I grew up eating mac and cheese; it was served in giant casseroles at Thanksgiving, Sunday dinners with my grandparents, and family barbeques. In my family, we had a rule that you could have either mac and cheese or mashed potatoes on the table during a meal, but never both. Needless to say, we rarely had mashed potatoes. Growing up, I requested mac and cheese whenever I had the chance — and as soon as I was old enough, I began my own obsessive search for the perfect recipe.
As part of Oberlin’s “To Be Young, Gifted, and Black” Black History Month celebration, Lord-Saunders Dining Hall in the Afrikan Heritage House began its Melanin Monday series. Every Monday, A-House serves dishes that are especially important to the Black community. While other meal themes have included Foods of Africa and a Taste of the Caribbean, one, in particular, was calling my name — Macaroni & Cheese: An African American Art Form.
Mac and cheese is an art form — and a science. On my recipe hunt, I made batch after batch, taking chaotic notes and changing one ingredient at a time like variables in an experiment. Once I moved to the South, I got to sample even more iterations of the mac and cheese tradition, honing my recipe further. My dedication was rewarded by other mac and cheese questants, like when I went into a restaurant with my notebook and the owner was happy to share some of his expertise, including his secret ingredient: nutmeg.
My mac and cheese typically includes sharp cheddar, Monterey Jack, and ricotta. Sometimes I add cream cheese, and ideally, I’ll use half-and-half or heavy cream instead of milk. I season with salt, pepper, and nutmeg, with maybe a little bit of garlic powder — depending on what I have or my mood. Before putting it in the oven, I add eggs, which help the dish rise and solidify into a casserole. A good batch has chewy bits of cooked cheese as well plentiful soft cheesy stretches. The noodles are fully incorporated, but not soggy. The casserole’s texture should be firm, and the whole thing is served cut into squares.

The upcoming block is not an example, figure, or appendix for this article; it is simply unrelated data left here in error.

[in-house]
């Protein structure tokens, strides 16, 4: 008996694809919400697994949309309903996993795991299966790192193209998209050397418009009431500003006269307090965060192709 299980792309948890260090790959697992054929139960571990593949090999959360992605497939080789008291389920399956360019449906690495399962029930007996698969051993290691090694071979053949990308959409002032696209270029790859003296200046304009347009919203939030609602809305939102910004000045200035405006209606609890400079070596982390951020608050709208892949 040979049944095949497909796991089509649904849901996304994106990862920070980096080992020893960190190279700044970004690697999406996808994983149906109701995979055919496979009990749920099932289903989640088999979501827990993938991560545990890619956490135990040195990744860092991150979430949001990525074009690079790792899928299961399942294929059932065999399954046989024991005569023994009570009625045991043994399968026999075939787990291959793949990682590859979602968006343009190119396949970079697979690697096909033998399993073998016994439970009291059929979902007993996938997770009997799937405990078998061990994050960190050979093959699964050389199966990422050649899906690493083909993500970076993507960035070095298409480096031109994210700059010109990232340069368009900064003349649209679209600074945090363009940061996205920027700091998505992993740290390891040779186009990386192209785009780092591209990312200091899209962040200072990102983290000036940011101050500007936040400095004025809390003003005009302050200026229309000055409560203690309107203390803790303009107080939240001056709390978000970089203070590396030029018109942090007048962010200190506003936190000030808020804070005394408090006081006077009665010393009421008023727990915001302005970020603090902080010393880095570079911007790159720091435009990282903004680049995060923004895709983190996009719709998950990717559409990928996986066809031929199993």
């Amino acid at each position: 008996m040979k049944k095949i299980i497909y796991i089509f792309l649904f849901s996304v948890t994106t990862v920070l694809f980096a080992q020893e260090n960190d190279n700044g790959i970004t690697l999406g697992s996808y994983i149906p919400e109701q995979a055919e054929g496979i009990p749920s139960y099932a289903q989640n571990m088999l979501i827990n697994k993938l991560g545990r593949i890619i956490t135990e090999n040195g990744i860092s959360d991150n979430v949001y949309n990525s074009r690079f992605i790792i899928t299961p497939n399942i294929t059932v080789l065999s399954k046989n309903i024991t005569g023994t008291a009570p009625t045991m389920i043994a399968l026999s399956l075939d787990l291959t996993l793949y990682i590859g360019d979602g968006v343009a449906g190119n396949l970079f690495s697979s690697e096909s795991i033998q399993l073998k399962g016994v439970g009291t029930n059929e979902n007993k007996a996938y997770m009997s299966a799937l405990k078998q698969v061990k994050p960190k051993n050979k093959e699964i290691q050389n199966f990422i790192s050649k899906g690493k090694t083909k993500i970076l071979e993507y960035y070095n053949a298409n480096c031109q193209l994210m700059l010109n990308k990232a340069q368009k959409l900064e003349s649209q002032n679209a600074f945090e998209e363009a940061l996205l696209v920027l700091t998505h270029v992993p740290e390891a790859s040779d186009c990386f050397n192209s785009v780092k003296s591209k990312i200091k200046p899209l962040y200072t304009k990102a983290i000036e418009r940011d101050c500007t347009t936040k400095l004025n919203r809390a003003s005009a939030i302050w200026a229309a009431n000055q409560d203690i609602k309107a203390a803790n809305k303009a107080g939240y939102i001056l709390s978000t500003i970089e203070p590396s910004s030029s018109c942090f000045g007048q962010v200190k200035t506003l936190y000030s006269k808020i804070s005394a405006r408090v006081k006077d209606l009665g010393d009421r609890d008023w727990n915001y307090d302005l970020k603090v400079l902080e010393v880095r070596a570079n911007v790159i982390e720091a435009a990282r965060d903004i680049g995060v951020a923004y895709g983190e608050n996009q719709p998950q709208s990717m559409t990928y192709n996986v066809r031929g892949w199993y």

I make mac and cheese for everything. I make mac and cheese for the people I love, delivering giant pans to my former restaurant coworkers who had to work every year at Christmas. I make mac and cheese on a whim; on restless mornings, you can find me in the kitchen stirring roux at 10 a.m., barbeque chicken thighs already baking in the oven to go with it. I make mac and cheese when I need comfort — if I’m too exhausted to actually cook, I’ll microwave the Trader Joe’s frozen stuff, which is the best and most authentic store-bought mac and cheese I’ve ever had.
Given my great appreciation and expertise regarding mac and cheese, naturally, I took a scientific approach to analyzing the mac and cheese that A-House served on Monday. There were three different styles, which I have divided into A) Southern-style baked mac and cheese, B) skillet mac and cheese, and C) cauliflower “mac” and cheese.
I have included my field notes on each varietal below:
A) Southern-Style Baked Mac and Cheese
The Southern-style baked mac and cheese was closest to the kind that I like. The noodles were fully cooked, but not mushy, and conformed well into scoops. There were distinctive bites of pure, chewy, cooked cheese, and — if I am not mistaken — a hint of nutmeg.
B) Skillet Mac and Cheese
This mac and cheese had larger, more al dente noodles and a thinner cheese sauce. The most distinctive difference to me was that this batch had seasoned breadcrumbs, which didn’t take away from the taste but is unusual in my tradition. Overall, it was drier than I like my mac and cheese to be, and the breadcrumbs compounded that effect. However, if you are a pasta connoisseur, I could see you choosing this one as your favorite.
C) Cauliflower “Mac” and Cheese
The cauliflower version had no macaroni, but the cauliflower was a tasty substitute. The veggies were cooked well — not too mushy but with a soft, satisfying bite. The cheese sauce was light and clung well to the cauliflower.
While nothing beats homemade, I’m glad that A-House and the Black History Month programming made the space to honor mac and cheese. Check out next week’s final Melanin Monday, Feb. 22, where the theme is Notable People + Notable Dishes. For other information about Black History Month events, check out this flier.